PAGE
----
between which and the tubes 21-21a my improved coupling device 22 is disposed. The device 22 consists of an elongated tubular body of resilient 'or ieldable material in which is embedded a p uraplity of longitudinally and circumferentially spaced metallic plates or members-22a which project be 0nd the inner and outer faces of the resilient ody' to firmly engage the Walls of the tubes 21, 21a and the sleeve 21!). It is also preferred that inwardly extending flanges 226 be employed es or mounted on tubes of likev at the opposite ends of the coupling 22 to engage the tubes 21-2166 toform an airand water tight connection 'therebetween, said flanges being yieldable and placed under tension in the operation of inserting the tubes into the coupling device. In this operation,

it will also be understood that the metallic the coupling 21?), even though the adjacent ends of said tubes are not in abuttin relation, it being understood that the flexing of the members 22a in the direction indicated at the left of Fig. 1 of'the drawings, will prevent the removalof the tube 21 and also the tube 21a when inserted.

The above detaildescription of the operation and use of the coupling and the metallic elements when employed, will apply to all of the other forms of construction shown, except where the coupling of the tubes is relied upon by resilient members or bodies or the compression or flexing of such bodies. Thereafter, the other forms of construction will be only structurally described.

In Fig. 3 of they drawings, I have shown a coupling body 23 consisting of a plurality of comparatively wide and resilient rings 23a between which are disposed comparatively thin metallic rings 236, the latter being divided on their inner and outer peripherial edges by slots 230 and 2303 to form spaced flexible members 236 and 23f on the inner and outer edges of said rings. These membersmay be in common alinement with the inner and outer faces of the rings 23a or project slightly therebeyond to permit of the flexing of the same in the coupling of the pipes or' tubes therewith. The separate rings may be cemented or vulcanized together .to form a unitary body as will be apparent.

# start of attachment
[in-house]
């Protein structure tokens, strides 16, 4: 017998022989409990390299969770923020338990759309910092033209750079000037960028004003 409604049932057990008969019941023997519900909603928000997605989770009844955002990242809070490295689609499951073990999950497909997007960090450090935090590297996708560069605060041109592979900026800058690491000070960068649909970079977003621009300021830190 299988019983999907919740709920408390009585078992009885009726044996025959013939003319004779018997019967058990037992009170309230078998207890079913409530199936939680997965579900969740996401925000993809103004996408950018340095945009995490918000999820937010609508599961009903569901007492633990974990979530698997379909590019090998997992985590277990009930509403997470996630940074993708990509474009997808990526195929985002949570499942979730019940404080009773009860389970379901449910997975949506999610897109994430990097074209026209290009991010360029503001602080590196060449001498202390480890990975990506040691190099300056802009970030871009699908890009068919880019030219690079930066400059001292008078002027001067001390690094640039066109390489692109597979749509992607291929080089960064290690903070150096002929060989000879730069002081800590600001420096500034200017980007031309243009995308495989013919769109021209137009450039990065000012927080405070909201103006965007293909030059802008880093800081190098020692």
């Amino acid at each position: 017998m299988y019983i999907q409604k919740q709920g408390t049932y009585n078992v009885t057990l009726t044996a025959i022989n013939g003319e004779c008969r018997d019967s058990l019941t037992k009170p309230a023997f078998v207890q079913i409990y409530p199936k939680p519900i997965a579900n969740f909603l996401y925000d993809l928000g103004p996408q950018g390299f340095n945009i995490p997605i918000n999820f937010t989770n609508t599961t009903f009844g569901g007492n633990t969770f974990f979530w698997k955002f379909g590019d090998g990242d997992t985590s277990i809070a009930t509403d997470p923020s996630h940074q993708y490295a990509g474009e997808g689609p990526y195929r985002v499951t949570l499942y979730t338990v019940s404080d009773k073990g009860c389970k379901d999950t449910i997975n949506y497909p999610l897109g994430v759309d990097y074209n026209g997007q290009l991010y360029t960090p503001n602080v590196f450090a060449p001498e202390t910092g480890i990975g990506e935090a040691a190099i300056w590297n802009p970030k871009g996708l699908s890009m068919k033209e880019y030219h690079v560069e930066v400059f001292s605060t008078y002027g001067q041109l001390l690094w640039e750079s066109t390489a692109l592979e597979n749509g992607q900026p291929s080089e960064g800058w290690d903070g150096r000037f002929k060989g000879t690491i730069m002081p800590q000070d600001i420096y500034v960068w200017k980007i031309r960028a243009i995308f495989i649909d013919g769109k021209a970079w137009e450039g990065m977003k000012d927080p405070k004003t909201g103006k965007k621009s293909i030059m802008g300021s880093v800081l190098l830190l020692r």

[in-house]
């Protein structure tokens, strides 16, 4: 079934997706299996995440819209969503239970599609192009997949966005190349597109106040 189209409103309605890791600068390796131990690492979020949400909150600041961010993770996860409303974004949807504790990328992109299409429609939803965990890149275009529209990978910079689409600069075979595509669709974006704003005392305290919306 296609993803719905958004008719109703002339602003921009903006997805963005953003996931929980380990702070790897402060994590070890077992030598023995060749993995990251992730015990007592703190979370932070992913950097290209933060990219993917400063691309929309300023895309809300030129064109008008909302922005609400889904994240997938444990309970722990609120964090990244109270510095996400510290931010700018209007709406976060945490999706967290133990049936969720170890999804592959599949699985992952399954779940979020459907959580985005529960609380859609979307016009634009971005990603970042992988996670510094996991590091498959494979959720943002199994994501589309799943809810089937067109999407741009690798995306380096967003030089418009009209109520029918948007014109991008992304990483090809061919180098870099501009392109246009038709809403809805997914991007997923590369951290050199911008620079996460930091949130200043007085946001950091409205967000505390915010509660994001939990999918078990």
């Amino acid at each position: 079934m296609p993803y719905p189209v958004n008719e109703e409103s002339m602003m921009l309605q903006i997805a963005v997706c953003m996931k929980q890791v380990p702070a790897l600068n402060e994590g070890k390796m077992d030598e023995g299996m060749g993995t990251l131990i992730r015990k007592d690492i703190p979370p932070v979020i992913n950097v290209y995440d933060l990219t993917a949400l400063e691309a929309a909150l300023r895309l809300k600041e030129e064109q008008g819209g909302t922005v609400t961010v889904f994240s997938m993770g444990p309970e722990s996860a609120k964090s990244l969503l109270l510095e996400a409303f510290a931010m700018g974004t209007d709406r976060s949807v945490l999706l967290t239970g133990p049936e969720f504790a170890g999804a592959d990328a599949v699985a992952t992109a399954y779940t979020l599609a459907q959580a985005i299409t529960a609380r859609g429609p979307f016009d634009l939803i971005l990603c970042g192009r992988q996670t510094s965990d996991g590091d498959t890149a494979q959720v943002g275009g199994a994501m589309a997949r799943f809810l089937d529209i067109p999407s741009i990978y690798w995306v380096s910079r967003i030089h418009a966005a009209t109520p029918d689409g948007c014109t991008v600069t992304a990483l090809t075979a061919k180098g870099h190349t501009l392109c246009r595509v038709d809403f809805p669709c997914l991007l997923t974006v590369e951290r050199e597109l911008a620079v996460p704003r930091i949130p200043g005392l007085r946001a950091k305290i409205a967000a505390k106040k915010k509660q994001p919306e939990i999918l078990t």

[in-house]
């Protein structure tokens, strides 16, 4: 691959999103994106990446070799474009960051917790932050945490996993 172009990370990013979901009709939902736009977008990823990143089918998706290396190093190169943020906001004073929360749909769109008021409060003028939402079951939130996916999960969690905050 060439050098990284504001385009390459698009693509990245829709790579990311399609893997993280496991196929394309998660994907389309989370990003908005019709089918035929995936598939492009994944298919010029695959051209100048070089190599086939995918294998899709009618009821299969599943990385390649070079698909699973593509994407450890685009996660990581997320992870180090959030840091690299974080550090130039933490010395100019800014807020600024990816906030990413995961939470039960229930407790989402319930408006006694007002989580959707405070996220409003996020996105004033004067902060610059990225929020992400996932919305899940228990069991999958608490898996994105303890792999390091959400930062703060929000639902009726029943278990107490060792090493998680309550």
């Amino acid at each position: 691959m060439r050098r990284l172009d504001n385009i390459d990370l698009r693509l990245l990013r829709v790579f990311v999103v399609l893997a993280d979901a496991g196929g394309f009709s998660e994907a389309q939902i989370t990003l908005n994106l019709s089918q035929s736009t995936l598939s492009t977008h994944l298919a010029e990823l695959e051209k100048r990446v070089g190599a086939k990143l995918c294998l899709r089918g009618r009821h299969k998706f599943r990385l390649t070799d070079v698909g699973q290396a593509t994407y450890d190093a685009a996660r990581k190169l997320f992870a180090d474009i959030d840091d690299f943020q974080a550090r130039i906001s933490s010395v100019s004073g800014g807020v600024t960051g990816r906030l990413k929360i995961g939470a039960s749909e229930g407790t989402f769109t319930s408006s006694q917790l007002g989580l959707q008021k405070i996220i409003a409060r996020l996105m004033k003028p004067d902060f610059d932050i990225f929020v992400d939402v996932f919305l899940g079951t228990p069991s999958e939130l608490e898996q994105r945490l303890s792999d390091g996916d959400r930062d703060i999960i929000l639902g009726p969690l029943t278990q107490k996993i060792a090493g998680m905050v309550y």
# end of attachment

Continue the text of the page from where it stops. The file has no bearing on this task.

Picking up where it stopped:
In Figs. 1 and 5 oft-he drawings, I have shown a resilient coupling body 24 of tubular form, the inner and outer walls of which are irregular or tooth-like in cross sectional form as seen in Fig. 4 of the drawings, forming 'a multiplicity of projecting resilient members, 24a on'the inner wall surface and 24?) on the outer'wall surface. In this construction, a plurality of longitudinally and circumferentially spaced metallicl disks 240 are imbedded in the body 24, said disks pro jecting through the inner and outer surfaces of the body 24 for engagement with the tubes or pipes to be coupled together by the coupling 24, said disks being capable of flexing in the manner of the flexing of the members 22a.

In Figs. 6 and 7 of the drawings, I have shown a coupling body 25 substantially the same as that shown in Fig. 4 except that the tooth-like projections 25a on the inner wall and 25?) on the outer wall are in a different relation, and of greater depth, to form in the complete coupling, a substantially continuous, thread-like arrangement of the wall of the coupling extending longitudinally thereof. In this construction,- comparatively large arc-shaped metallic members 250 are imbedded in alternate relation longitudinally of the coupling and spaced circumferentially thereof. The members 250 project v to the ends of the projections 25a and 256 so that when the members 25a and 25?) are flexed and placed under operation, the members 250 are correspondingly flexed or inclined as in the construction shown in Fig. l of the drawings.

In Figs. 8 and 9 of the drawings, I have shown at 26 and 26atwo pipes or tubes coupled together, the pipe 26 being of larger diameter than the pipe 26a and the coupling '27 is interposed between,the outer surface of the pipe 26a and the inner surface of the pipe 26, the coupling being substantially L- shaped in cross sectional form, having a flange portion 27a overlying the edge of the pipe26a, the coupling having an enlarged body 27?) adapted to be flexed and placed under compression in inserting the pipe 26a into the pipe 26, the enlarged portion carrying a plurality of spaced metallic members 27 0 adapted to engage the walls of the pipes 26 and 26a to complete the electrical ground therebetween.